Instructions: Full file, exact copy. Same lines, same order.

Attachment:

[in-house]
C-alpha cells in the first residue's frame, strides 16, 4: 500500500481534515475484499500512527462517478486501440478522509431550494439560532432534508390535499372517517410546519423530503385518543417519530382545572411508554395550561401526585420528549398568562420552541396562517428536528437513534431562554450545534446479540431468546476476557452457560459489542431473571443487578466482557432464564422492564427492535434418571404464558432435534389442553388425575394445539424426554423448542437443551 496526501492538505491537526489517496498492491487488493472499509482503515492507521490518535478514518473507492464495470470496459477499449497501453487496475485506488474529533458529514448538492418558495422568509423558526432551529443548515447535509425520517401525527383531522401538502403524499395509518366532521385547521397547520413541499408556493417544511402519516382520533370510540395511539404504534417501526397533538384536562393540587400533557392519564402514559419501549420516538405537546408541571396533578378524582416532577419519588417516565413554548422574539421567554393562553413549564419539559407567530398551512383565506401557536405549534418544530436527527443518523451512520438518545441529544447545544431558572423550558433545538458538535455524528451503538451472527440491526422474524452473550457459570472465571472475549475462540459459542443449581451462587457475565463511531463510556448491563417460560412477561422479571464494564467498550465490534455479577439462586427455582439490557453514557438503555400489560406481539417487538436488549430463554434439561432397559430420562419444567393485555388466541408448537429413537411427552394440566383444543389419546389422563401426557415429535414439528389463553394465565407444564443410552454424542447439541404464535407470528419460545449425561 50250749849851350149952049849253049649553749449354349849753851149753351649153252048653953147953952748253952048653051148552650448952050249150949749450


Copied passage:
[in-house]
C-alpha cells in the first residue's frame, strides 16, 4: 500500500481534515475484499500512527462517478486501440478522509431550494439560532432534508390535499372517517410546519423530503385518543417519530382545572411508554395550561401526585420528549398568562420552541396562517428536528437513534431562554450545534446479540431468546476476557452457560459489542431473571443487578466482557432464564422492564427492535434418571404464558432435534389442553388425575394445539424426554423448542437443551 496526501492538505491537526489517496498492491487488493472499509482503515492507521490518535478514518473507492464495470470496459477499449497501453487496475485506488474529533458529514448538492418558495422568509423558526432551529443548515447535509425520517401525527383531522401538502403524499395509518366532521385547521397547520413541499408556493417544511402519516382520533370510540395511539404504534417501526397533538384536562393540587400533557392519564402514559419501549420516538405537546408541571396533578378524582416532577419519588417516565413554548422574539421567554393562553413549564419539559407567530398551512383565506401557536405549534418544530436527527443518523451512520438518545441529544447545544431558572423550558433545538458538535455524528451503538451472527440491526422474524452473550457459570472465571472475549475462540459459542443449581451462587457475565463511531463510556448491563417460560412477561422479571464494564467498550465490534455479577439462586427455582439490557453514557438503555400489560406481539417487538436488549430463554434439561432397559430420562419444567393485555388466541408448537429413537411427552394440566383444543389419546389422563401426557415429535414439528389463553394465565407444564443410552454424542447439541404464535407470528419460545449425561 50250749849851350149952049849253049649553749449354349849753851149753351649153252048653953147953952748253952048653051148552650448952050249150949749450